Pilbara stone gecko (Diplodactylus mitchelli)
Millstream, Western Australia
Photo © Jordan Vos
Pilbara stone gecko (Diplodactylus mitchelli) distribution range map Diplodactylus mitchelli
Pilbara stone gecko
Year described
Kluge 1963
Description

cloudy stone gecko (Diplodactylus nebulosus)
Gairdner Range, Western Australi
Photo © Ray Lloyd
cloudy stone gecko (Diplodactylus nebulosus) distribution range map Diplodactylus nebulosus
Cloudy stone gecko
Year described
Doughty & Oliver 2013
Description
"A medium-sized Diplodactylus characterised by stout head with tall labial scales (as tall as wide), ≤5 postnasals, mental similar size to adjacent infralabials, first supralabial equal or slightly taller than second, rostral in contact with nostril, dorsal scales only slightly larger than ventral scales, and tail long, cylindrical and tapering to a fine point. Dorsal ground colour light to dark brown with a series of large irregular pale blotches along midline, blotches usually containing a short transverse row of fine pale spots."6

ornate stone gecko (Diplodactylus ornatus)
Shark Bay, Western Australia
Photo © David Fischer
ornate stone gecko (Diplodactylus ornatus) distribution range map Diplodactylus ornatus
Ornate stone gecko
Year described
Gray 1845
Description

Eastern fat-tailed gecko (Diplodactylus platyurus)
Moranbah, Queensland
Photo © Stewart Macdonald
Eastern fat-tailed gecko (Diplodactylus platyurus) distribution range map Diplodactylus platyurus
Eastern fat-tailed gecko
Year described
Parker 1926
Description
"A large member of the D. conspicillatus group (max SVL 60 mm) lacking a well- defined canthal stripe and without a greatly enlarged first supralabial (first supralabial not in contact with ventral edge of nasal scale). Dorsal scales on trunk plate-like and markedly larger than smaller dorsolateral scales. Scales on nape granular and only slightly larger than granules on side of neck. Scales on dorsal surface of tail arranged in transverse rows (often of uniform size but can include rows of both large and small scales). Pattern generally with dark, heavily spotted flanks and a series of pale vertebral blotches or a continuous pale vertebral zone."2 "Most specimens tan to mid-brown with varying degrees of spotting; most prominent on flanks. Dorsum with an overlay of fine, dark reticulations or a more solid dark pattern. Vertebral zone with reduced pigment but often broken by transverse bars, isolating a series irregular pale blotches along back. In some specimens the vertebral zone is largely unpatterned and has a wavy edge where it borders the darker paravertebral zone. Head, as for dorsal ground colour with scattered dark flecks or blotches. Canthal stripe absent or very weak without sharply defined edges and not contrasting strongly with other facial markings. Limbs with fine reticulations, inner digits of forelimb with reduced pigmentation. Ventral surfaces off-white, immaculate."2

spotted sandplain gecko (Diplodactylus polyophthalmus)
Perth, Western Australia
Photo © Henry Cook
spotted sandplain gecko (Diplodactylus polyophthalmus) distribution range map Diplodactylus polyophthalmus
Spotted sandplain gecko
Year described
Günther 1867
Description
"A relatively small Diplodactylus characterised by flat, triangular head with low labial scales, first supralabial taller than second, rostral in contact with nostril, supranasals wider than tall and separated by an internasal in point or narrow contact, ≥5 postnasals, mental and infralabials similar in length, dorsal scales small and similar in size to ventrals, and short and cylindrical tail. Dorsum ground colouration brownish- grey with weakly-defined pale light brown spots often connecting to form irregular larger blotches and occasionally a weakly-defined vertebral stripe."6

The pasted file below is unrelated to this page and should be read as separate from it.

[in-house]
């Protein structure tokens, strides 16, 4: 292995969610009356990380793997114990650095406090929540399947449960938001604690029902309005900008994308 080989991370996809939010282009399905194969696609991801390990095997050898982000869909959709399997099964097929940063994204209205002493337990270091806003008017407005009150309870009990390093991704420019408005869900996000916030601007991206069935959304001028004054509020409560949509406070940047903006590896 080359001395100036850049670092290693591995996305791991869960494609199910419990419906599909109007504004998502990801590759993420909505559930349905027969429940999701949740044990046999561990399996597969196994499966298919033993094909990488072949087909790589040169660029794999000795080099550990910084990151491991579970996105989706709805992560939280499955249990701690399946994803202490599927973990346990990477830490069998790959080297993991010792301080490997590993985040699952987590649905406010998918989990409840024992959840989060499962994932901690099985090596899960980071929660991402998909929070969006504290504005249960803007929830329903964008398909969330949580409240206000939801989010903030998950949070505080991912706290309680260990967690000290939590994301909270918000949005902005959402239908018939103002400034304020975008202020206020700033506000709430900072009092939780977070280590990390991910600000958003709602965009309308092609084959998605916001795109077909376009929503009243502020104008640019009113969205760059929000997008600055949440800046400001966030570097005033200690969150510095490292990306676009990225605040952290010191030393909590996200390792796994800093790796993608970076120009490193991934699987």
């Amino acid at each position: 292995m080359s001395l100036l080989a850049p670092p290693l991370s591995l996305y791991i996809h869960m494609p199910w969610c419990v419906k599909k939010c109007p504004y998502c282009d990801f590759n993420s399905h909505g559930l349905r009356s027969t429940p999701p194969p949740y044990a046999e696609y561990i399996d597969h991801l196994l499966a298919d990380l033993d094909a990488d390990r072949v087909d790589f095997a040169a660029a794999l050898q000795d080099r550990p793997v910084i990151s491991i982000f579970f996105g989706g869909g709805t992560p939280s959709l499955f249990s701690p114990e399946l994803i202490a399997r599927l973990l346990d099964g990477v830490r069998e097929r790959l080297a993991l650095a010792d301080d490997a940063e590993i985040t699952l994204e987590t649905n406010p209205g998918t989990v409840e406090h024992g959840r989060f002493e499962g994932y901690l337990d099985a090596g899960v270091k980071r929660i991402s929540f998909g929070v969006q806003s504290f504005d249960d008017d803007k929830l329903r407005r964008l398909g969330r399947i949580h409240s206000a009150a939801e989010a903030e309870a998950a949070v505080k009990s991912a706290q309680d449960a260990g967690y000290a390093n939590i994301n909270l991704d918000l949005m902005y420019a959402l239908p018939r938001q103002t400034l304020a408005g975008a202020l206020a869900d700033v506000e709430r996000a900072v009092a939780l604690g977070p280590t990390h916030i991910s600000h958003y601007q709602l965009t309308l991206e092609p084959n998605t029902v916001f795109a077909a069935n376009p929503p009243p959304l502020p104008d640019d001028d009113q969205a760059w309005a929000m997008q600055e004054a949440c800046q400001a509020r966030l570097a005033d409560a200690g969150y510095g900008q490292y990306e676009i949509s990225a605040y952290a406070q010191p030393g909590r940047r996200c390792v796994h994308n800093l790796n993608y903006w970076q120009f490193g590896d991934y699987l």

fine-faced gecko (Diplodactylus pulcher)
Leonora, Western Australia
Photo © David Fischer
fine-faced gecko (Diplodactylus pulcher) distribution range map Diplodactylus pulcher
Fine-faced gecko
Year described
(Steindachner 1870)
Description

yellow-spotted Pilbara gecko (Diplodactylus savagei)
Nullagine, Western Australia
Photo © Jordan Vos
yellow-spotted Pilbara gecko (Diplodactylus savagei) distribution range map Diplodactylus savagei
Yellow-spotted Pilbara gecko
Year described
Kluge 1963
Description

tessellated gecko (Diplodactylus tessellatus)
Windorah, Queensland
Photo © Stewart Macdonald
tessellated gecko (Diplodactylus tessellatus) distribution range map Diplodactylus tessellatus
Tessellated gecko
Year described
Günther 1875
Description

eastern stone gecko (Diplodactylus vittatus)
Barakula State Forest, Queensland
Photo © Stewart Macdonald
eastern stone gecko (Diplodactylus vittatus) distribution range map Diplodactylus vittatus
Eastern stone gecko
Year described
Gray 1832
Description

desert wood gecko (Diplodactylus wiru)
Queen Victoria Spring, Western Australia
Photo © Brad Maryan
desert wood gecko (Diplodactylus wiru) distribution range map Diplodactylus wiru
Desert wood gecko
Year described
Hutchinson, Doughty & Oliver 2009
Description

References
  1. Ehmann, Harald (1992). Encyclopedia of Australian animals: Reptiles. Angus and Robertson. 495 pp - search web for this book
  2. Oliver, Paul M; Couper, Patrick J; & Pepper, Mitzy (2014). Independent Transitions between Monsoonal and Arid Biomes Revealed by Systematic Revison of a Complex of Australian Geckos (Diplodactylus; Diplodactylidae). PloS one, 9(12):e111895.
  3. Hutchinson, M.N.; Doughty, P.; & Oliver, P.M. (2009). Taxonomic revision of the stone geckos (Squamata: Diplodactylidae: Diplodactylus) of southern Australia. Zootaxa, 2167:25-46.
  4. Doughty, Paul; Oliver, Paul; & Adams, Mark (2008). Systematics of stone geckos in the genus Diplodactylus (Reptilia: Diplodactylidae) from northwestern Australia, with a description of a new species from the Northwest Cape, Western Australia . Records of the Western Australian Museum, 24:247-265.
  5. Doughty, P.; Pepper, M.; & Keogh, J.S. (2010). Morphological and molecular assessment of the Diplodactylus savagei species complex in the Pilbara region, Western Australia, with a description of a new species. Zootaxa, 2393:33-45.
  6. Doughty, Paul & Oliver, Paul M. (2013). Systematics of Diplodactylus (Squamata: Diplodactylidae) from the south-western Australian biodiversity hotspot: redefinition of D. polyophthalmus and the description of two new species. Records of the Western Australian Museum, 28:44-65. - search web for this article